Britta Johnson: The story of it now is that we’re trying to make Katherine’s dream of being in a musical come true so, you know, it has lighting, full songs and all of that. But I also think in the process of continuing to write and develop the songs, because that’s all I can speak to, we’ve tried to keep the essence of those early ones from the workshop in the fold of its current form. Where it isn’t necessarily about a perfect polished song, it’s about how to honestly step into each one, as herself and what song serves this character.
KC: Yeah, this character, me, has no musical training and doesn’t know anything about singing, or pitch, or what makes a good song, or… anything. Anything I’ve picked up over the last few years has literally been because of working with Britta and forcing myself by saying, “I need to learn to hit that note!” So we put those parameters out there from the beginning and it allows the space to really fuck up and not hit the note, and know that it’s still going to be okay. I feel like I’m allowed to not be this polished musical theatre singer because that’s part of the conceit.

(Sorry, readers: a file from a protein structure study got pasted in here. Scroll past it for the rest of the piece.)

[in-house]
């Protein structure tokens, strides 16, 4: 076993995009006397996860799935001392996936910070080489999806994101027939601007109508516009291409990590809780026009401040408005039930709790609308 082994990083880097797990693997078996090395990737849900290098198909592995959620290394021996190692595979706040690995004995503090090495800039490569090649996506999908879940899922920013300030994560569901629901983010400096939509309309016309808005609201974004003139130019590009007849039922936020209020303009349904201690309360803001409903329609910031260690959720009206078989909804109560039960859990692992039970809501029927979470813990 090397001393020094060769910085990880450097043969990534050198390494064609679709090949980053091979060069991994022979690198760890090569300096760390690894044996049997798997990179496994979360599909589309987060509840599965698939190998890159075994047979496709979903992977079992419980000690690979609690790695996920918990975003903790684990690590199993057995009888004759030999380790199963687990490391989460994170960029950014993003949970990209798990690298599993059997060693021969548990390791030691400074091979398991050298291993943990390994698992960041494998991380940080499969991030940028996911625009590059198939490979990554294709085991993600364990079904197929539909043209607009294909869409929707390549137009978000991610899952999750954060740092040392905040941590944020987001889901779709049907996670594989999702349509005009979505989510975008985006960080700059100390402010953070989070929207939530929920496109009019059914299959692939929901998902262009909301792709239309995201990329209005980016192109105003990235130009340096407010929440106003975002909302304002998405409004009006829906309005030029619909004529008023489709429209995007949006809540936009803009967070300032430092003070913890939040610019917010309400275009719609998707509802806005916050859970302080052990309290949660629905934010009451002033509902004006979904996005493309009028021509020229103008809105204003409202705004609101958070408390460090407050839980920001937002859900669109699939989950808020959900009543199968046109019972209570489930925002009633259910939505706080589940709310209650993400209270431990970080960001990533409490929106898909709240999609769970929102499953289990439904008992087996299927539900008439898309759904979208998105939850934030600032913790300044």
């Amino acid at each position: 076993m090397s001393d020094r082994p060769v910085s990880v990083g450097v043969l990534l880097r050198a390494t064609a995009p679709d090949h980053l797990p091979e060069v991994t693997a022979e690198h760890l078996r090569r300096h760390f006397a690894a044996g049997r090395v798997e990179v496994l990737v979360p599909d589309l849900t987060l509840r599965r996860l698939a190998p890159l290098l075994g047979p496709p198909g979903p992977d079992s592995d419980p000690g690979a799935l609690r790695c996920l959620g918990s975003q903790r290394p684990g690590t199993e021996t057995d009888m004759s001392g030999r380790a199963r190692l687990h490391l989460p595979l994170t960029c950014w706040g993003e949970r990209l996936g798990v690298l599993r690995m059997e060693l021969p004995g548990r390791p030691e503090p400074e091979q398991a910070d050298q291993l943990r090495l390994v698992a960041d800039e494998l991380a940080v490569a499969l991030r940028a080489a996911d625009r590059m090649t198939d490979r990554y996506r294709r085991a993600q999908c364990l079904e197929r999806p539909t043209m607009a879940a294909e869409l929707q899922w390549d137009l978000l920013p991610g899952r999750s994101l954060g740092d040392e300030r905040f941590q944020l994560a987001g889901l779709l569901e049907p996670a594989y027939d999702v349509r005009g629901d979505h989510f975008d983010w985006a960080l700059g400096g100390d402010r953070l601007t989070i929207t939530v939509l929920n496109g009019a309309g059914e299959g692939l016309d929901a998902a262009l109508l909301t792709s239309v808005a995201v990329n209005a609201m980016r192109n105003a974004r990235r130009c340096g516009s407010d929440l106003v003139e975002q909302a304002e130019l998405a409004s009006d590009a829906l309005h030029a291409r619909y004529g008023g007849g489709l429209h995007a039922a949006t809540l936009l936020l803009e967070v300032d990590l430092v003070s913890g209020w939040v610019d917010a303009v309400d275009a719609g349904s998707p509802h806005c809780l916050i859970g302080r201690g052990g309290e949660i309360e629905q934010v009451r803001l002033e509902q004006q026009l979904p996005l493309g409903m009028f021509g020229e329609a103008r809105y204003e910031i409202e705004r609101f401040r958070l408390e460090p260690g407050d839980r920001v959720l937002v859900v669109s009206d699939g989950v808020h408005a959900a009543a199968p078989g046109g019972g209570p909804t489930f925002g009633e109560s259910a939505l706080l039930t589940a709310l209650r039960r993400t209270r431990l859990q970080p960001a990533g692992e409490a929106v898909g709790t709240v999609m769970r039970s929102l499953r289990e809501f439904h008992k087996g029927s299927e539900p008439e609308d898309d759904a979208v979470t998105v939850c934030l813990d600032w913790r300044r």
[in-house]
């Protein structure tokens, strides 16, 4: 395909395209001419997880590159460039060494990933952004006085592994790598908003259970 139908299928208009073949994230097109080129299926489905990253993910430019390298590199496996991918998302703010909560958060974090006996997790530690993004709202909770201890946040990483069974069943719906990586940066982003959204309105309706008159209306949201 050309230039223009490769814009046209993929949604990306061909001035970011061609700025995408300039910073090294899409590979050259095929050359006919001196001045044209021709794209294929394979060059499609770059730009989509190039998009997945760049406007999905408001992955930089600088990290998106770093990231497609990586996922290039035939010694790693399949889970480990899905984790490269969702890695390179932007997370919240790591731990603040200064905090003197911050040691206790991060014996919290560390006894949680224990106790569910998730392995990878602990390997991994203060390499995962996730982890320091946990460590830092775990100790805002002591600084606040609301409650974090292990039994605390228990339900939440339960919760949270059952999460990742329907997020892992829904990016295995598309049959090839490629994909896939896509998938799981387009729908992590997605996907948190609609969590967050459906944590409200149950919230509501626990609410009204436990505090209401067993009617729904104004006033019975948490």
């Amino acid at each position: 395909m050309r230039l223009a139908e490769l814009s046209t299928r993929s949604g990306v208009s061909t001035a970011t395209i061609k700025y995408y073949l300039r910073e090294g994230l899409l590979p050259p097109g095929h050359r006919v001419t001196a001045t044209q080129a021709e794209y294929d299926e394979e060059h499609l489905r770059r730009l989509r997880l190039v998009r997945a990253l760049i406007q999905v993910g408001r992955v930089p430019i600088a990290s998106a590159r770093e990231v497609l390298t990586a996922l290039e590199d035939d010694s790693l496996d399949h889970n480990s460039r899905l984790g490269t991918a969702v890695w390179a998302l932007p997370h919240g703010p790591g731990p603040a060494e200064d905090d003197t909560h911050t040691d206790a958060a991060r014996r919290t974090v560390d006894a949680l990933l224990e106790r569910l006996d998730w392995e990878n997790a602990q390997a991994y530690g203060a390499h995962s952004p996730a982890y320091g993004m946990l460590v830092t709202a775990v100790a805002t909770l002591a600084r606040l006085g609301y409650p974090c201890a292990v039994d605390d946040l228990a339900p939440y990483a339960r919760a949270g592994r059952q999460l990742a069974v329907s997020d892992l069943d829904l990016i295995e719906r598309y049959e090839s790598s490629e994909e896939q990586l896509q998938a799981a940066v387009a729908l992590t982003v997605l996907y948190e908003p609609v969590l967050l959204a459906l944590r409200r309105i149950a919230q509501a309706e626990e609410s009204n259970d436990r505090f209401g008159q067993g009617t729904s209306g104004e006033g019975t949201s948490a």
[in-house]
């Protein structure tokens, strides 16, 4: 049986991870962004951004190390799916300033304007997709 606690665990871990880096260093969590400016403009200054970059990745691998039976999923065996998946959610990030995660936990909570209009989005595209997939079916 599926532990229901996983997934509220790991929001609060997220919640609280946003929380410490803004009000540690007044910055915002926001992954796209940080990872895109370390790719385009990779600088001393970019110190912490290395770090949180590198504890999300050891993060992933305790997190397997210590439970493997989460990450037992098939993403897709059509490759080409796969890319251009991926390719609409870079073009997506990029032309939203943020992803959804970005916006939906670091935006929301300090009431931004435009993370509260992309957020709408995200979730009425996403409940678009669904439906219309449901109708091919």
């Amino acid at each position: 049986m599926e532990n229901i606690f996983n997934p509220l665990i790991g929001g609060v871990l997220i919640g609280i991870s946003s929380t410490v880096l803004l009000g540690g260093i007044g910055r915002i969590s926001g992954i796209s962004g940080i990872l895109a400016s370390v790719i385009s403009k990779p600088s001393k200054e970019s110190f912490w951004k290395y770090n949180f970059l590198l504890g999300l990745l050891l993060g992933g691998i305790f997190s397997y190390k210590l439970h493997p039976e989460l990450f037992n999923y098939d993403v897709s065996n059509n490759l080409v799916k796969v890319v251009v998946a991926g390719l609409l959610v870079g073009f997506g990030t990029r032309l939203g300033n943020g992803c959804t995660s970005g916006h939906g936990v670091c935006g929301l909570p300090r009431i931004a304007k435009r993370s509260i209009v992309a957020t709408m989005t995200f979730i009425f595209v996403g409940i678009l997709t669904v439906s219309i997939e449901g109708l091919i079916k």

BJ: Yeah! I feel like part of the conceit is to joyfully and whole-heartedly step into doing something that you don’t feel you’re good at. That’s really important in this show.
HS: Which is so wonderful because we so rarely or just don’t do that. So often we feel like we have to wait to be perfect before we show it or do it.
KC: Exactly. I feel like this show has a kid-like mentality of being like “I don’t know? That looks fun! I will do that in front of people,” you know what I mean? It’s trying to get back to that place where you don’t second-guess yourself and you don’t self-edit and there isn’t that sort of judgmental voice being like “Oh, no. No. No. That’s ridiculous. Don’t do that.” It’s more like “That sounds like a great idea! I will try it.” (laughing) You know?